In March, Autodesk will host Autodesk Cloud Accelerator 2015. The two week program is designed to attract creative developers to leverage Autodesk APIs and cloud services. As the January 17th program application deadline approaches, ProgrammableWeb caught up with Stephen Preston, Autodesk Senior Manager for Developer Evangelism. First, Preston gave us the 30 second elevator pitch for Cloud Accelerator:
"The Autodesk Cloud Accelerator will allow participants to spend quality time working on a project that makes use of Autodesk cloud APIs (View & Data, BIM 360, Fusion 360, AutoCAD I/O etc.) while benefiting from help and advice from Autodesk cloud development experts. It’s an ideal opportunity to get away from the daily grind to work on building a new cloud-based product. The Accelerator will be held in the Autodesk San Francisco office on March 9th-20th."
Next, Preston shared where Cloud Accelerator came from. We asked if there was a certain problem Autodesk looked to address through Cloud Accelerator. Preston addressed:
"Autodesk has always designed software products as platforms that can be easily customized and extended through the comprehensive APIs they expose. That philosophy hasn’t changed for the new cloud platforms we’re developing. However, because these are new, we want to give a helping hand to early adopters of our cloud platform APIs – that may be experienced cloud developers who are new to Autodesk or developers experienced with Autodesk software products who are new to the cloud."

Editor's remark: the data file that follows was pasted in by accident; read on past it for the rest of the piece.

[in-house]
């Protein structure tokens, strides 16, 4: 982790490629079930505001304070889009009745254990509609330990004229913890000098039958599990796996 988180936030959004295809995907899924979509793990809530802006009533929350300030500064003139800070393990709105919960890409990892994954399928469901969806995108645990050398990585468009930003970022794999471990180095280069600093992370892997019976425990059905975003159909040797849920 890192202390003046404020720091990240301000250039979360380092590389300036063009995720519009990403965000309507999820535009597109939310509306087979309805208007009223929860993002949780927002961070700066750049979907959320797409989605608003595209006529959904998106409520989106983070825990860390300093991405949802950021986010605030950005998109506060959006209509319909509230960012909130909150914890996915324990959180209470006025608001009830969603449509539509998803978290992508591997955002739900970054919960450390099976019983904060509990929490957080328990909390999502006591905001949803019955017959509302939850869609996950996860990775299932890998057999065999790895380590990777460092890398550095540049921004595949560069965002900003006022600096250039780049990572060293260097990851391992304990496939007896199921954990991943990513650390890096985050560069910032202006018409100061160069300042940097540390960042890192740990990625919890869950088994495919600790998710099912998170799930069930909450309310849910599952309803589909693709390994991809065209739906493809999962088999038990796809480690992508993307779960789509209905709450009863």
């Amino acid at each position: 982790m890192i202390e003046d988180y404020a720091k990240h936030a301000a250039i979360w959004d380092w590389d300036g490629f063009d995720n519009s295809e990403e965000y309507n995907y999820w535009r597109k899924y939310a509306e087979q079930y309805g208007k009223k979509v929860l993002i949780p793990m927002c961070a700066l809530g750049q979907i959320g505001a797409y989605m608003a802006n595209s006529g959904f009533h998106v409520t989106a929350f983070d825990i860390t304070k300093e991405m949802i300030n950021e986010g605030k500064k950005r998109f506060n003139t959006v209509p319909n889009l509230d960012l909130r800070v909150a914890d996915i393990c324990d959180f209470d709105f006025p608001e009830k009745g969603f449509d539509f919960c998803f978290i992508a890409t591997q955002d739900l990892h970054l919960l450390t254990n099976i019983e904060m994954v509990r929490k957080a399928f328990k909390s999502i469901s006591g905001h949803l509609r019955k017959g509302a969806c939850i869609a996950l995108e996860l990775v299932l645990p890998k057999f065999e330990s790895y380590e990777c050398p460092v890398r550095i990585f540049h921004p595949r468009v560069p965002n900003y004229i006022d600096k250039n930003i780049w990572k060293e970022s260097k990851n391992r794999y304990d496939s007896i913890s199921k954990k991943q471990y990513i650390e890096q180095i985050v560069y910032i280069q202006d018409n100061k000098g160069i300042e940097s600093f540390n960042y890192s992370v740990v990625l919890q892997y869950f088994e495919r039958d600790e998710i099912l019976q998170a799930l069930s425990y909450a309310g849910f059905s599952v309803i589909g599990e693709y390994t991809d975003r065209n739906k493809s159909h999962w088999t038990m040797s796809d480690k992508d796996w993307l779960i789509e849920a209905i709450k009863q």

Autodesk seeks 14 developers to join the program. Autodesk will look for developers who have already engendered a creative idea and have the motivation to tackle a project. Preston described three benefits a developer will receive from Cloud Accelerator:
- Learning – the program includes daily presentations and discussions led by industry experts
- Master tools of the trade – get immersed in important aspects of cloud development
- 1-on-1 help – get help from Autodesk Cloud Engineering experts in real time
For the 14 participants, Preston expects a self-fulfilling reward. He explained:
"I’m looking for applicants with commercially viable ideas. I hope that most of the participants will go on to develop real products from the prototypes they create during the accelerator."
Applicants must have an idea in mind when applying. The viability of the idea will weigh heavily in the selection process. Preston expanded:
"‘The Cloud’ enables people to share and visualize design data in ways that have never before been possible. Therefore, I’m looking for proposals that are innovative; that are commercially viable; and that are feasible (given the expected coverage of our APIs now and in the near future). The proposals must make use of an Autodesk cloud platform API."
Cloud Accelerator 2015 is the first event of this nature that Autodesk has hosted. Preston hopes 2015 marks the first event of many to come. To measure success, Autodesk will consider both short term and long term metrics. Preston described:
"The short term success measure is that most or all of the participants will have a prototype they can demonstrate by the end of the two week program. The longer term measure is that some of these prototypes go on to become commercial products."